Avital Sheffer exhibition opening: Unearthed II
Opening address by Paul Donnelly, curator
Powerhouse Museum Sydney
I am very honoured that Avital asked me to open this exhibition of her beautiful and inspiring works. Thankfully serendipity played a part in bringing me here tonight because my colleague, Grace Cochrane with whom many of you will be familiar, suggested that the subject matter of Avital’s work may be appropriate to my speciality of ancient ceramics. Most fortuitously, this connection is strengthened further through Avital’s and my own mutual region of interest – the Middle East.
For Avital of course, this region represents far more significance than mere academic interest. Avital has an intensely personal connection to that part of the world which is clearly evident in her work. As her birthplace and home for several decades, the presence of the Middle East in these vessels is understandably all pervasive and multi-faceted. It is no accident then that Avital has chosen clay as her medium of expression, for it is clay that has for millennia provided the people of this part of the world with vessels for food and drink; effigies of their gods and goddesses; tablets for their written records; ovens for their bread – and in unbaked form – mud bricks for their dwellings and defensive town walls.
Fittingly, we see facets of all these elements in Avital’s work. The forms are both anthropomorphic and architectural – a pleasing combination considering the dependence of each upon the other; for what is architecture without people to give it scale and purpose? The dome, a form that has fascinated Avital since childhood, dominates many of the pieces, playing the combined role of cover, head, and roof. Integral to the form are specific details that bring to my mind associations with ceramic vessels of the ancient past. Vestigial ledge-handles and pierced lugs similar to those made in periods dating back five thousand years, reveal the degree to which Avital has made an intellectual choice through familiarity with the ceramic repertoire of the ancient Middle East.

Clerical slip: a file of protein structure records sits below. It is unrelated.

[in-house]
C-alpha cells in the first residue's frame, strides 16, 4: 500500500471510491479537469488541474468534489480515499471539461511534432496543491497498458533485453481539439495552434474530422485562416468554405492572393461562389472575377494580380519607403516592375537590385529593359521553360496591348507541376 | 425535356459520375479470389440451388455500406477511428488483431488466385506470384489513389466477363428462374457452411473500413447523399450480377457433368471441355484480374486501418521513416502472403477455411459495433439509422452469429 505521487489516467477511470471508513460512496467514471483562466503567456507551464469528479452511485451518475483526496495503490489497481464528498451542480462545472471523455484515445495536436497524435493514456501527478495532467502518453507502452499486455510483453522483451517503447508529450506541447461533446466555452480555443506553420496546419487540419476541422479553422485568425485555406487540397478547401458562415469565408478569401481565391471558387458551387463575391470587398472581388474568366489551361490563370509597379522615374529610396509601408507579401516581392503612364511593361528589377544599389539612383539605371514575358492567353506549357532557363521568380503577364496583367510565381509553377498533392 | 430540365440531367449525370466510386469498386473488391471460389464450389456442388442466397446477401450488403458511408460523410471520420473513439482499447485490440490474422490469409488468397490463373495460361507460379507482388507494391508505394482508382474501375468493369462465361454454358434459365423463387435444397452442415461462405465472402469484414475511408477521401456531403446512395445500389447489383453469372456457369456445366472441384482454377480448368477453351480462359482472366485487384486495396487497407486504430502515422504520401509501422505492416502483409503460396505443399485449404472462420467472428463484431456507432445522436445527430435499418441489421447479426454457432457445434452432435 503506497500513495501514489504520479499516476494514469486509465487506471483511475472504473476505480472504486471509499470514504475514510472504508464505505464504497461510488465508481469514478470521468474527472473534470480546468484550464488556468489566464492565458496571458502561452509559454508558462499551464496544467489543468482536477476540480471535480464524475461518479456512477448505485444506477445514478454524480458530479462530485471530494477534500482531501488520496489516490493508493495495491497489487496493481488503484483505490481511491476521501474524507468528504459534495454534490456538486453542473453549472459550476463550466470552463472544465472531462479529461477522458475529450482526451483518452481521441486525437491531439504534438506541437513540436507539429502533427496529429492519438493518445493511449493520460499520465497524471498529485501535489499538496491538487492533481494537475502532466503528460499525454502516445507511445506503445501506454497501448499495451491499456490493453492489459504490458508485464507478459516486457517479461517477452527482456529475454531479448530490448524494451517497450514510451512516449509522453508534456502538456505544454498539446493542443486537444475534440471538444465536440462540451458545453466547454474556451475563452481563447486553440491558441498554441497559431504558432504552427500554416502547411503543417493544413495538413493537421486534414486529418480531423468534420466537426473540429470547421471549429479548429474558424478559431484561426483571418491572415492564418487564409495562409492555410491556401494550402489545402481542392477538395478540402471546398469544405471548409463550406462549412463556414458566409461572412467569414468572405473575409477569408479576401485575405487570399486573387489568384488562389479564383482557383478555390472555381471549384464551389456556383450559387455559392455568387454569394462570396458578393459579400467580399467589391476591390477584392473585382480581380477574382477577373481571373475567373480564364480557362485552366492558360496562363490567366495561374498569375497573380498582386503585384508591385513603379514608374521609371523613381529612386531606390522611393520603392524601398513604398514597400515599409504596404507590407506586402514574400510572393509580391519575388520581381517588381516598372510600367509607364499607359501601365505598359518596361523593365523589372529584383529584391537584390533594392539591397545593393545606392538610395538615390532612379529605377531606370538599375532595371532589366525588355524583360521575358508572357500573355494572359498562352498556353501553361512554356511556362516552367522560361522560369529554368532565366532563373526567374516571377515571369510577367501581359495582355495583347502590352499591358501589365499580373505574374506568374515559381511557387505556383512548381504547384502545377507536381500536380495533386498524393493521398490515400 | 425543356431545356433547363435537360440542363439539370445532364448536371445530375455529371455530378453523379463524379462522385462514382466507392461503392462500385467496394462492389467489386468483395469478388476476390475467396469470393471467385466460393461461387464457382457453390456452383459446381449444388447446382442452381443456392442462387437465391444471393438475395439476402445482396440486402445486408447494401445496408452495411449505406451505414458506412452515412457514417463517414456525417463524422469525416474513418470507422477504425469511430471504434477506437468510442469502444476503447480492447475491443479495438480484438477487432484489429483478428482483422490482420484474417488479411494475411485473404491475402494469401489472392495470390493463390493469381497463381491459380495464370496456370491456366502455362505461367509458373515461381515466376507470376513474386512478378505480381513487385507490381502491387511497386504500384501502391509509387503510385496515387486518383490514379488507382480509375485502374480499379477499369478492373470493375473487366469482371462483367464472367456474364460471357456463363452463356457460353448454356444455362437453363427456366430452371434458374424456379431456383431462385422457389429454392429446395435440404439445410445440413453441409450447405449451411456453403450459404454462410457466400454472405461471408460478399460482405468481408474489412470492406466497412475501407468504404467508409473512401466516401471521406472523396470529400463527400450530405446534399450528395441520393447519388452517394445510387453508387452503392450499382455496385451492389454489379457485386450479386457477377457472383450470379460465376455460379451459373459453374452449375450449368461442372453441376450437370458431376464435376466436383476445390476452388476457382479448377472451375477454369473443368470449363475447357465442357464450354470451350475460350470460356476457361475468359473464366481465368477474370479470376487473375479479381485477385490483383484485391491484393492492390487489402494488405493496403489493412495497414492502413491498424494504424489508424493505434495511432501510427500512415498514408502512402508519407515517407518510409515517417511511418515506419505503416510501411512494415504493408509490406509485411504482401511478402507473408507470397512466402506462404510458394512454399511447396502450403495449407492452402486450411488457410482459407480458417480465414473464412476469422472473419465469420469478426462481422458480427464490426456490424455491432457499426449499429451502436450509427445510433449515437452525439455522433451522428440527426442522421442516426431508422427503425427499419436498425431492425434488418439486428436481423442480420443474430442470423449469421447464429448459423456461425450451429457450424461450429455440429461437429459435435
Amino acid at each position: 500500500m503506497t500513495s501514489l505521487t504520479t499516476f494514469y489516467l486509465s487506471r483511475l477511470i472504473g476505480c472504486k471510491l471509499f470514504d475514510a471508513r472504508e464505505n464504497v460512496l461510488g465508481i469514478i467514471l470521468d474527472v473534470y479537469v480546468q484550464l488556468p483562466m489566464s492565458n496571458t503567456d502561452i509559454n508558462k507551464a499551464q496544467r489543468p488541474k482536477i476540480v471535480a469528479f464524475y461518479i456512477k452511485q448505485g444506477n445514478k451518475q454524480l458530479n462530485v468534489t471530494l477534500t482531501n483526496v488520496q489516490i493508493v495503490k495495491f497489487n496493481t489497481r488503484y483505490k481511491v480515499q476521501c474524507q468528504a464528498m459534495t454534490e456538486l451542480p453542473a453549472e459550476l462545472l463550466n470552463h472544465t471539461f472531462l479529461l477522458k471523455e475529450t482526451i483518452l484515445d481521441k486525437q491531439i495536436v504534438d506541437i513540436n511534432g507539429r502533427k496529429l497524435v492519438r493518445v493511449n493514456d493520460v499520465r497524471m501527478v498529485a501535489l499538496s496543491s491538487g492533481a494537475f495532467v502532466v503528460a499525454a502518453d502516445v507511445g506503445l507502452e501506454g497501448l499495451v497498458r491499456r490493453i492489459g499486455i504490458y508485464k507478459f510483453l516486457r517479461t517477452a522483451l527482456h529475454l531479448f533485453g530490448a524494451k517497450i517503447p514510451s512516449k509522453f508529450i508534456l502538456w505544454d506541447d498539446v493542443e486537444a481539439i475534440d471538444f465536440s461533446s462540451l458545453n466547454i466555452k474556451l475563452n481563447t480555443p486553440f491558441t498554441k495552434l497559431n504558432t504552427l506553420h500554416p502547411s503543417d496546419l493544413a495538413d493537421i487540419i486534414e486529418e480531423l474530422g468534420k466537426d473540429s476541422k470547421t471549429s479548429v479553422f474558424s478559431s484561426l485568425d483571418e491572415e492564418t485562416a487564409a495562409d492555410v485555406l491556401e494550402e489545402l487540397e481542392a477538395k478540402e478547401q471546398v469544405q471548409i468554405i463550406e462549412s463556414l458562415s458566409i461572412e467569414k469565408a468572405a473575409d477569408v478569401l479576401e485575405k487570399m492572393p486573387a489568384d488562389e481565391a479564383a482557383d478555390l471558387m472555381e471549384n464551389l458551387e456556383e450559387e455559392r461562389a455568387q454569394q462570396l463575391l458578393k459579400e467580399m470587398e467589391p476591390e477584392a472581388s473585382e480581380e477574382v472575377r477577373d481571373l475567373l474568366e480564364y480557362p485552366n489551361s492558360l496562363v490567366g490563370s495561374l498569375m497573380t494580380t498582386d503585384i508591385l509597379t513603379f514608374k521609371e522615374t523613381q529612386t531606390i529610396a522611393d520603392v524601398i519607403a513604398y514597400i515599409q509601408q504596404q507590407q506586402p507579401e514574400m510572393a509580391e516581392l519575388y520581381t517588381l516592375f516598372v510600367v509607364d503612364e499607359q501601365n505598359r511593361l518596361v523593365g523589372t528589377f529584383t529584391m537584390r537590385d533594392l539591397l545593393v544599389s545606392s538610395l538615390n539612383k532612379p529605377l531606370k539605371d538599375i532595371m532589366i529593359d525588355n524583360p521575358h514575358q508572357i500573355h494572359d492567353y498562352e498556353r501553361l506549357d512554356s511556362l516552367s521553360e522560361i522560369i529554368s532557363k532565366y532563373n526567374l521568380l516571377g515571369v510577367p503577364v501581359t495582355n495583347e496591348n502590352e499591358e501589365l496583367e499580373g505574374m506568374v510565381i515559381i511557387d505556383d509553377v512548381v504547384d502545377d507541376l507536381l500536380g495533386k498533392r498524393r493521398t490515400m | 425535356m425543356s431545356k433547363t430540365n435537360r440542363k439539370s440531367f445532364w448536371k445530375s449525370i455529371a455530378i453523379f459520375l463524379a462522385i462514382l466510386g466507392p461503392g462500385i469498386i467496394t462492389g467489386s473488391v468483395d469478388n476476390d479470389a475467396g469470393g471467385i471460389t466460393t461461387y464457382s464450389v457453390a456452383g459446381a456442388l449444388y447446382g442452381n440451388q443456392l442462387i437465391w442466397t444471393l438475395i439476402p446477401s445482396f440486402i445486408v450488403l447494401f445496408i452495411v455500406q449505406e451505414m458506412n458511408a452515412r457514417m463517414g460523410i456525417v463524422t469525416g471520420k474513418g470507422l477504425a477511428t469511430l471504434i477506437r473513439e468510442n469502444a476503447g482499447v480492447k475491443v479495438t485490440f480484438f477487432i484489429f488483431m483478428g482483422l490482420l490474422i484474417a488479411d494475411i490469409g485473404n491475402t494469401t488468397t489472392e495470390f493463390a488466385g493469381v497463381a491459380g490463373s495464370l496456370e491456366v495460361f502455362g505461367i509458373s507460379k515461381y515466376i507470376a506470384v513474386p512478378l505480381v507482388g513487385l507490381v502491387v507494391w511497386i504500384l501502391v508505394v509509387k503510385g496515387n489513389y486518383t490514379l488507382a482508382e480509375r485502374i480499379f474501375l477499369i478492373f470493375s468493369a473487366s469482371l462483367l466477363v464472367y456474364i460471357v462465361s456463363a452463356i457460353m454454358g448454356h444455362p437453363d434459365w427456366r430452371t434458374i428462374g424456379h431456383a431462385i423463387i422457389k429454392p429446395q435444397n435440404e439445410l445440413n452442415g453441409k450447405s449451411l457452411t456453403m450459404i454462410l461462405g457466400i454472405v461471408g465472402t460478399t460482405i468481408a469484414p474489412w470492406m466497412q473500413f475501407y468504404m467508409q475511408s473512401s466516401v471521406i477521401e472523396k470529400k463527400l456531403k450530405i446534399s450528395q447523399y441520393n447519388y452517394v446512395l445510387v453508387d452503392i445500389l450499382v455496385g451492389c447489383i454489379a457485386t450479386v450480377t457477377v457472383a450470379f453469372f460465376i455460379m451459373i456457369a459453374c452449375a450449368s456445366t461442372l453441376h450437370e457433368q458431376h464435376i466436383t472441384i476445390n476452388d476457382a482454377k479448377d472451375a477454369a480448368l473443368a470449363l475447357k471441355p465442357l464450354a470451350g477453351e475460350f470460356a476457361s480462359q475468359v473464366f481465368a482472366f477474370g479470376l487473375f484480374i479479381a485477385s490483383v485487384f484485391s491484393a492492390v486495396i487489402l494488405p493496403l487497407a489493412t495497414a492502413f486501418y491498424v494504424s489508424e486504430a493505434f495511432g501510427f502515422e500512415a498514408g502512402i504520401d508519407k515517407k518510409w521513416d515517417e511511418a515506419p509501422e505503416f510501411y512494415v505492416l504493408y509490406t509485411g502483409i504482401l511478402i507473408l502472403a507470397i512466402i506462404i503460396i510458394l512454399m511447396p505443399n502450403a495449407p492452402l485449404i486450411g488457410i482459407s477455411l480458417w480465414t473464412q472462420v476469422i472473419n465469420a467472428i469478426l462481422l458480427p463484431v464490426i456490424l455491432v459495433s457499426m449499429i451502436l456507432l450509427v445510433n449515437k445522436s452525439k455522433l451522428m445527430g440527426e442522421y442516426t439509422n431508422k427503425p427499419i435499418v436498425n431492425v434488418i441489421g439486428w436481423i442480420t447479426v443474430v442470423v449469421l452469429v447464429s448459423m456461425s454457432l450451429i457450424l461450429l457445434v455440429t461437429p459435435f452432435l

This measure of intellectual effort towards form in Avital’s approach is complemented in the surface treatment of these works. In enlightening discussions with Avital (which she is happy to share upon request), she identifies each and every Hebrew text to particular Jewish works in collections from Toledo in the west, to Istanbul and Jerusalem in the east. Additionally, the floral motifs, geometric patterns, and arabesques, originate from Jewish and Islamic texts, and architecture. In addition to their use as an aesthetic choice, these significant combinations of Hebrew and Islamic motifs reflect Avital’s moderate political position, and her associations with the peace movements of Israel.
Clearly these works are loaded with meaning on many levels, and there is much of Avital in every vessel. Through evoking the past of this rich and complex region, Avital provides a bridge from her new home to her old. Similarly, for us as observers, the detail and technical competence of these works command our attention, while being inevitably filtered through our own range of associations. As demonstration of this, and despite having had the pleasure of Avital’s explanations of her work, I see in these vessels wall tiles in Damascus and Istanbul, and henna tattoos of the Bedouin. To me the overlaying of text and diagrams are analogous to the passing of time, with the blurring of archaeological layers requiring separation and interpretation.
Clay is a powerful medium in its ability to evoke the individual. We see here around us the conscious products of an artist, but there will also be evident on their surfaces and hidden in their interiors, unintentional scars and details connecting to the activity of their maker. In the case of ancient pottery this can be a particularly powerful connection to the past. Fingerprints and runnels in the clay are like frozen connections to countless individuals long gone and nameless, but leaving their traces nevertheless. This was notably demonstrated to me a few years ago while in the process of drawing a complete early-Iron Age jar at Pella in Jordan. I had already spent time drawing the whole vessel and in passing noted the less than pleasing decoration on one side of the body. However, when it came to measuring these apparently meaningless splotches of paint a thought occurred to me. I placed my right hand over the pattern and in an instant it was obvious that these were the traces left by an ancient hand once covered in paint, and who had held the vessel in exactly the same position. In a fleeting moment, three thousand years disappeared before my eyes, and an ancient Canaanite potter lived.
It is with this vision of the personal power of clay that I will leave you to admire the works that surround you – to ponder the details of their form and decoration, and to explore the associations they evoke. In some way, these vessels are the past of us all.